The implied version is slightly more sophisticated. It recognizes that scientists are not always material monists, either in the modern world or historically, but argues for an “evolutionary” progression of thought which exists as a “substratum” to technical progress. The fact that almost every single pivotal scientific discovery or theory has been made previous to the modern age, and that the majority of scientists – like the majority of people – in ages past were not materialists, does not generally dissuade adherents of this view . In order for thought to be “evolutionary”, in this sense of progressing independent of any individual human mind, ideas themselves must be imbued with “intentionality” and purposeful behavior. This is the concept of the “meme”, or “mental gene” invented by neo-Darwinian Richard Dawkins. It rests upon the assumption that genes have intentionality – itself an unproven and problematic hypothesis, and that ideas likewise posses similar properties. How, exactly, a non-physical, non-material epiphenomenon could self-direct is entirely unexplained. This is because rather than being a legitimate theory derived from observation, hypothesis and the accumulation of supporting evidence (as materialists tell us is the only legitimate way of knowing) this “theory” is an attempt to get around or dodge the limitations of materialism by appealing to metaphorical description, in the hope that the metaphor itself will not be analyzed by the person hearing it. Upon analysis, without an implied appeal to some kind of transcendent reality beyond purely random material interactions the theory falls apart. This argument rests on many a-priori assumptions which are not, themselves, arrived at scientifically. This hypocrisy is itself enough to cast serious doubts on this claim.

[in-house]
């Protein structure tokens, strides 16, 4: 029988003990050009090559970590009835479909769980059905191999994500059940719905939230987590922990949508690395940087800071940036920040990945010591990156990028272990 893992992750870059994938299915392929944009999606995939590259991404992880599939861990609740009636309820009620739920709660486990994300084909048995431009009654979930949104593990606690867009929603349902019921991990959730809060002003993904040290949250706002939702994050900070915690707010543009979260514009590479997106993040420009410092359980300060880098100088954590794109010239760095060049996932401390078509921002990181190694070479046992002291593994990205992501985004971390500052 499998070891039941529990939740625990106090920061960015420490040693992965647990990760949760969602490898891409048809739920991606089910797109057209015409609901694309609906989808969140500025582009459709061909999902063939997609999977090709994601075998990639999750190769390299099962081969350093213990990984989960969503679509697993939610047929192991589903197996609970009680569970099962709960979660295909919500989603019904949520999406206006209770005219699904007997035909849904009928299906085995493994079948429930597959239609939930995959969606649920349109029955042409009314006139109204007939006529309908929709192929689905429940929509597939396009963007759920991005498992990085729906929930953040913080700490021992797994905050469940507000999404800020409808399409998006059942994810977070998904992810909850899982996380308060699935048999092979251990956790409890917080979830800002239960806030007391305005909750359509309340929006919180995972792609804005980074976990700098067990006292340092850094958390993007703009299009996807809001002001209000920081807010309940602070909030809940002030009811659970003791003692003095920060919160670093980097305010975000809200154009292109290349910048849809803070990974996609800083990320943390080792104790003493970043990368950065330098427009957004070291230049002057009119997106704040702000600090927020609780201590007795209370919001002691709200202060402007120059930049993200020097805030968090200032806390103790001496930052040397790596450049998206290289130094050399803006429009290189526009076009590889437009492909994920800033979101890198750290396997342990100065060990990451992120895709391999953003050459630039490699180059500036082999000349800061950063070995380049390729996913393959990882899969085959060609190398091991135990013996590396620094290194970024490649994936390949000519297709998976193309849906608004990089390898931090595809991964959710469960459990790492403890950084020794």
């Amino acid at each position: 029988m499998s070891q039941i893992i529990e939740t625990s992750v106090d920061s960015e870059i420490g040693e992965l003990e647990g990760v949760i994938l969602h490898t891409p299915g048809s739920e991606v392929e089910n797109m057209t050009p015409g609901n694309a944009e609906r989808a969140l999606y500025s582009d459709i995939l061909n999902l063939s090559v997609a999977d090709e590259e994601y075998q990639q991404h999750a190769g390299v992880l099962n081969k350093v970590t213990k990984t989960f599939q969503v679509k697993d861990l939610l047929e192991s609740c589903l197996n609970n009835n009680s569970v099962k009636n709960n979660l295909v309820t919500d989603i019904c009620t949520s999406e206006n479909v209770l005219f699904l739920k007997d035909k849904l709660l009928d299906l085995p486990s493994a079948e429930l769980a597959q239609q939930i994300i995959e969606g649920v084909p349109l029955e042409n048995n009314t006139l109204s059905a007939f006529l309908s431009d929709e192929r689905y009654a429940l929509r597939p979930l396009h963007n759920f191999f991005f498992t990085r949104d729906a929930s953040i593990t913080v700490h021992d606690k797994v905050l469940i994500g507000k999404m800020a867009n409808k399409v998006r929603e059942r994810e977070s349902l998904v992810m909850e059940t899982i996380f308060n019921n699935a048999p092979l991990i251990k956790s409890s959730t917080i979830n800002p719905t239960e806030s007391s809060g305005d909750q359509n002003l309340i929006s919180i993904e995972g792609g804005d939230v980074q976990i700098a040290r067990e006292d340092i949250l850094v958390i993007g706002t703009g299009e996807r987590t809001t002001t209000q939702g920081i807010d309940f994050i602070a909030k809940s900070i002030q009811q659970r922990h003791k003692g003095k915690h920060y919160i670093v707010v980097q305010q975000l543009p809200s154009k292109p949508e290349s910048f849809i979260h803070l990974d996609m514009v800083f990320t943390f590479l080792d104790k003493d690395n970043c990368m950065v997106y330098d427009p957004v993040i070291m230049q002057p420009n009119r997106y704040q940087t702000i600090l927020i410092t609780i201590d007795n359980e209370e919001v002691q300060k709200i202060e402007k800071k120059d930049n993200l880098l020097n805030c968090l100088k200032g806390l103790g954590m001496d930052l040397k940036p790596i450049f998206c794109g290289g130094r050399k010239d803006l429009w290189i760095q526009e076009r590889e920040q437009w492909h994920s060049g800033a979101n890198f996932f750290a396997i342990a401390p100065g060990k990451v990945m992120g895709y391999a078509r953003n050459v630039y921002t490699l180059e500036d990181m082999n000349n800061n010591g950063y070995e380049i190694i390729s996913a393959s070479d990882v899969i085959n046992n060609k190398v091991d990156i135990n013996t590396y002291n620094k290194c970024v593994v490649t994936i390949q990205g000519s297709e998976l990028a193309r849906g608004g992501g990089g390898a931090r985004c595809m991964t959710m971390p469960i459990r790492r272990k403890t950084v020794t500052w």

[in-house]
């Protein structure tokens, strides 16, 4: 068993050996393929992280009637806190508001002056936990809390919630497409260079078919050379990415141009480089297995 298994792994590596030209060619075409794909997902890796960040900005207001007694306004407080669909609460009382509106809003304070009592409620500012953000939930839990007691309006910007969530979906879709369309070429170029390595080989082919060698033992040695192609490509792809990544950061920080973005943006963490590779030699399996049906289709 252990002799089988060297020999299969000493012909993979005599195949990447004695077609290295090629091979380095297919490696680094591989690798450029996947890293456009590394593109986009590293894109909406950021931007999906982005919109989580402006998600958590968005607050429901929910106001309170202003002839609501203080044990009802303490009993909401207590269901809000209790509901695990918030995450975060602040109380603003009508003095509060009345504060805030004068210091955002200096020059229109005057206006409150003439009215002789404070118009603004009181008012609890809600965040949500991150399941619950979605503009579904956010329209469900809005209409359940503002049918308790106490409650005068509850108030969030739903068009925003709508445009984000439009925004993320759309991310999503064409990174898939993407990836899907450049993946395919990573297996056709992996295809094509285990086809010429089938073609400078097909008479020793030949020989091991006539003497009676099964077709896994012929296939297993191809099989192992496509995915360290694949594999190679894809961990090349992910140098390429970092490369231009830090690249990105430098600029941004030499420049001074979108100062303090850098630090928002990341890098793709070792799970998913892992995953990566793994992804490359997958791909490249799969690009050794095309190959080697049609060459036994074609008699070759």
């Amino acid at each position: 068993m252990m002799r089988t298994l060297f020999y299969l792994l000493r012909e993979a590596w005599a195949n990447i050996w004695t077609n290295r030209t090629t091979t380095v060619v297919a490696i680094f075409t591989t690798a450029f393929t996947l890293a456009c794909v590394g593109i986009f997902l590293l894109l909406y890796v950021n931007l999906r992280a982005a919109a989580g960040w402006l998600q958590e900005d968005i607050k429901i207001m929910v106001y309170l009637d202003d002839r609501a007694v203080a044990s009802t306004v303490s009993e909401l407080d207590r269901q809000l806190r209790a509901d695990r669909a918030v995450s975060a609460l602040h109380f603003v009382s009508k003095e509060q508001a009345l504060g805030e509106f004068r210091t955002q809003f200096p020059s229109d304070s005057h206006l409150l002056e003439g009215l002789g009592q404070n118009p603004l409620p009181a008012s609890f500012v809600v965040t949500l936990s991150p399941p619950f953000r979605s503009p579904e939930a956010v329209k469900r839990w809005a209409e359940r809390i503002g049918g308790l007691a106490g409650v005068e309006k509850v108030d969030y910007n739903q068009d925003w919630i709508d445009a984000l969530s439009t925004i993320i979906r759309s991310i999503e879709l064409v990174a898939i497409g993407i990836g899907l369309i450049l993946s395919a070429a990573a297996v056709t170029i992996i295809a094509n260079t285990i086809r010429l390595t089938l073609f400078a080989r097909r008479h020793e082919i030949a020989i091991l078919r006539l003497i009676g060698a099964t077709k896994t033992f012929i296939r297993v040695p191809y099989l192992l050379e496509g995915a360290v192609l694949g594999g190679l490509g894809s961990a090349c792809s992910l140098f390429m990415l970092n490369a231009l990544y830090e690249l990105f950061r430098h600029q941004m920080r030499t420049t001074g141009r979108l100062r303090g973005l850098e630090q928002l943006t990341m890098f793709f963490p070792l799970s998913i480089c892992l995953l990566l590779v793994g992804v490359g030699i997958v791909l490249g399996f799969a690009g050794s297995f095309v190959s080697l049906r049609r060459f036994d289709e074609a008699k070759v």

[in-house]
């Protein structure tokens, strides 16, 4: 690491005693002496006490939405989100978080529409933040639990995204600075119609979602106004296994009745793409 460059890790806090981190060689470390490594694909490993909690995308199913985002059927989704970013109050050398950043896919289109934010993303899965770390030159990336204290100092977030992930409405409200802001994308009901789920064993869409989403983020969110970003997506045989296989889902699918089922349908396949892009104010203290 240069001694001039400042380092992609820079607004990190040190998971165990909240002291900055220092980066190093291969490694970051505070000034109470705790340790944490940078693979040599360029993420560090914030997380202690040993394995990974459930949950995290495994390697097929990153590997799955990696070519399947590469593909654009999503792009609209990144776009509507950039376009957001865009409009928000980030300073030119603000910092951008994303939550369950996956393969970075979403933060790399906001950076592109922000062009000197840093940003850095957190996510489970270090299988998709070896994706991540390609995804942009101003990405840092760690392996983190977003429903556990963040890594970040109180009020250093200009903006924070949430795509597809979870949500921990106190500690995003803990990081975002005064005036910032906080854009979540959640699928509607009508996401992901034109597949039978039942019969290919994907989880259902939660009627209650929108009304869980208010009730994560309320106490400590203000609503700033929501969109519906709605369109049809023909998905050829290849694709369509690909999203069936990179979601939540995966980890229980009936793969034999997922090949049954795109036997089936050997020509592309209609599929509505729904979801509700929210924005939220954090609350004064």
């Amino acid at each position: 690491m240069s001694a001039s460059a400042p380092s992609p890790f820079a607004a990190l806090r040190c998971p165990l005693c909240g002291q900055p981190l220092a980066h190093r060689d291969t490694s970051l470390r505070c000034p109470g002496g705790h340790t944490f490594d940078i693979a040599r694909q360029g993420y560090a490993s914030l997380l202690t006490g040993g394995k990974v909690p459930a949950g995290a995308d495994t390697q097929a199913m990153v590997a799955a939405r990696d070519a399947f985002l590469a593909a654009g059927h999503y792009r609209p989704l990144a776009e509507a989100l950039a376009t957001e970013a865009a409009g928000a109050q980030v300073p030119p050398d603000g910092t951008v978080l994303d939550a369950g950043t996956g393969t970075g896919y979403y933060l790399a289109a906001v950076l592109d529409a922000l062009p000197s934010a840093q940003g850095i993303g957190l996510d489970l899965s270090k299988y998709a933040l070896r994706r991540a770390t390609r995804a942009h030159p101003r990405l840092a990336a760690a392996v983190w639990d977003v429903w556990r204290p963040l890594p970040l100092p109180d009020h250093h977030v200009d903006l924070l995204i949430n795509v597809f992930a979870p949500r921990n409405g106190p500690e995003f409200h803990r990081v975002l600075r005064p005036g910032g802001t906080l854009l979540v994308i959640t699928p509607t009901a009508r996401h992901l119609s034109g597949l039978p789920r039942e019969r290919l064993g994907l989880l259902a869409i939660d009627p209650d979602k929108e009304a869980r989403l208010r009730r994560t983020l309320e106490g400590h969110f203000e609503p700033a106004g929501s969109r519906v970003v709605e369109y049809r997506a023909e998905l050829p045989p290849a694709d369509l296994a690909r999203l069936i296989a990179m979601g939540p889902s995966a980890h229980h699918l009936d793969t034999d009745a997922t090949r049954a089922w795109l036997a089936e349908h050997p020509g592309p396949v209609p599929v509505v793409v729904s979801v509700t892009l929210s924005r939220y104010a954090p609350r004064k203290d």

The second argument in favor of materialism is philosophical sufficiency. This is the claim that not only does materialism adequately explain existence, it does so in the simplest, most comprehensible way, with the fewest number of entities. The first major problem here is the experience of consciousness itself, which in no way resembles the “robot like” function that materialist reduction would suggest. While we can interfere with the physical structure of the brain and produce effects, we are no where near a complete understanding of consciousness. Many modern neuro-scientists, like Dr. Mario Beauregard, are beginning to doubt the materialist explanation for consciousness. If consciousness itself cannot be explained by materialism it fails as a philosophically sufficient ideology, although it may still be adopted provisionally for certain purely technical and mechanical applications. The second major problem is the question of just what matter actually consist of in-and-of itself. The originator of materialism, Democritus, conceived of the “atom” as the smallest possible unit of reality. The atom has since been broken open and even the various sub-atomic particles are now in the process of being dissected and examined. What lies beneath the sub-atomic level is an open question at present but the most popular theory is “super-string” theory, which at this point is entirely a mathematical abstraction and requires the existence of several unknown “dimensions” not presently knowable by any human mind. So much for the fewest number of entities. The Bishop Berkeley first laid out the problem of matter’s ultimate nature in his “Three Essays”. While the reader might not find his solution convincing, it is certainly much simpler than string theory, and his laying out of the problems inherent in the materialist reduction are, in this author’s humble opinion, difficult to refute. Regardless of whether or not materialism is valid it must be admitted that it is certainly not, at the present time, philosophically sufficient by itself. There are simply too many open questions. One could certainly hold the opinion that one day these fundamental questions will be answered by materialism, but what is this confidence based on except faith and a hope or belief held to without evidence?